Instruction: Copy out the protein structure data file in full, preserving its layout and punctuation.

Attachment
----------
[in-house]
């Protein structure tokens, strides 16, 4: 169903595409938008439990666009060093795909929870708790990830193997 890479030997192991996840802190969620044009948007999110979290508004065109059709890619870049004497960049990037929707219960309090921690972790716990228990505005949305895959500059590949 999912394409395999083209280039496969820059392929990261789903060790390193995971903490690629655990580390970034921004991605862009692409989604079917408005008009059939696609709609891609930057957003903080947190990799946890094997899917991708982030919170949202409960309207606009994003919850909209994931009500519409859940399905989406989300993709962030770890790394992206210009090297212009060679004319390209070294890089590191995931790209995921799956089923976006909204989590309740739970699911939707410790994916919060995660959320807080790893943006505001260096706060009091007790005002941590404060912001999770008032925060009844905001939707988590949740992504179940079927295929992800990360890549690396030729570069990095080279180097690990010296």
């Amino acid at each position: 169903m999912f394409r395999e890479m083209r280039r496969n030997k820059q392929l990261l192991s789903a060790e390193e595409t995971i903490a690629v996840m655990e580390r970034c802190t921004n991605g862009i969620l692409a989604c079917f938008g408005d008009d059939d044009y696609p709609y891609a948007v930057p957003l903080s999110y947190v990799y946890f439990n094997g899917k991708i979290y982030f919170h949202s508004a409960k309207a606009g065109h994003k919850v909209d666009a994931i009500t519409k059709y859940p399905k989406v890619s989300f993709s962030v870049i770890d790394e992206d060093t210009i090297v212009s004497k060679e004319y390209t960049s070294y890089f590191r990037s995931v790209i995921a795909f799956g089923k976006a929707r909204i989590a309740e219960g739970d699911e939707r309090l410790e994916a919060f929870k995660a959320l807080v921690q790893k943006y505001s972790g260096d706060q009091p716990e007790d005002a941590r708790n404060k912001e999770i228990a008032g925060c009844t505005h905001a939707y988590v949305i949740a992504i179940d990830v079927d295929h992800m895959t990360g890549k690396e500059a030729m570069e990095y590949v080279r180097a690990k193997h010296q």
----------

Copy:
[in-house]
């Protein structure tokens, strides 16, 4: 169903595409938008439990666009060093795909929870708790990830193997 890479030997192991996840802190969620044009948007999110979290508004065109059709890619870049004497960049990037929707219960309090921690972790716990228990505005949305895959500059590949 999912394409395999083209280039496969820059392929990261789903060790390193995971903490690629655990580390970034921004991605862009692409989604079917408005008009059939696609709609891609930057957003903080947190990799946890094997899917991708982030919170949202409960309207606009994003919850909209994931009500519409859940399905989406989300993709962030770890790394992206210009090297212009060679004319390209070294890089590191995931790209995921799956089923976006909204989590309740739970699911939707410790994916919060995660959320807080790893943006505001260096706060009091007790005002941590404060912001999770008032925060009844905001939707988590949740992504179940079927295929992800990360890549690396030729570069990095080279180097690990010296």
């Amino acid at each position: 169903m999912f394409r395999e890479m083209r280039r496969n030997k820059q392929l990261l192991s789903a060790e390193e595409t995971i903490a690629v996840m655990e580390r970034c802190t921004n991605g862009i969620l692409a989604c079917f938008g408005d008009d059939d044009y696609p709609y891609a948007v930057p957003l903080s999110y947190v990799y946890f439990n094997g899917k991708i979290y982030f919170h949202s508004a409960k309207a606009g065109h994003k919850v909209d666009a994931i009500t519409k059709y859940p399905k989406v890619s989300f993709s962030v870049i770890d790394e992206d060093t210009i090297v212009s004497k060679e004319y390209t960049s070294y890089f590191r990037s995931v790209i995921a795909f799956g089923k976006a929707r909204i989590a309740e219960g739970d699911e939707r309090l410790e994916a919060f929870k995660a959320l807080v921690q790893k943006y505001s972790g260096d706060q009091p716990e007790d005002a941590r708790n404060k912001e999770i228990a008032g925060c009844t505005h905001a939707y988590v949305i949740a992504i179940d990830v079927d295929h992800m895959t990360g890549k690396e500059a030729m570069e990095y590949v080279r180097a690990k193997h010296q």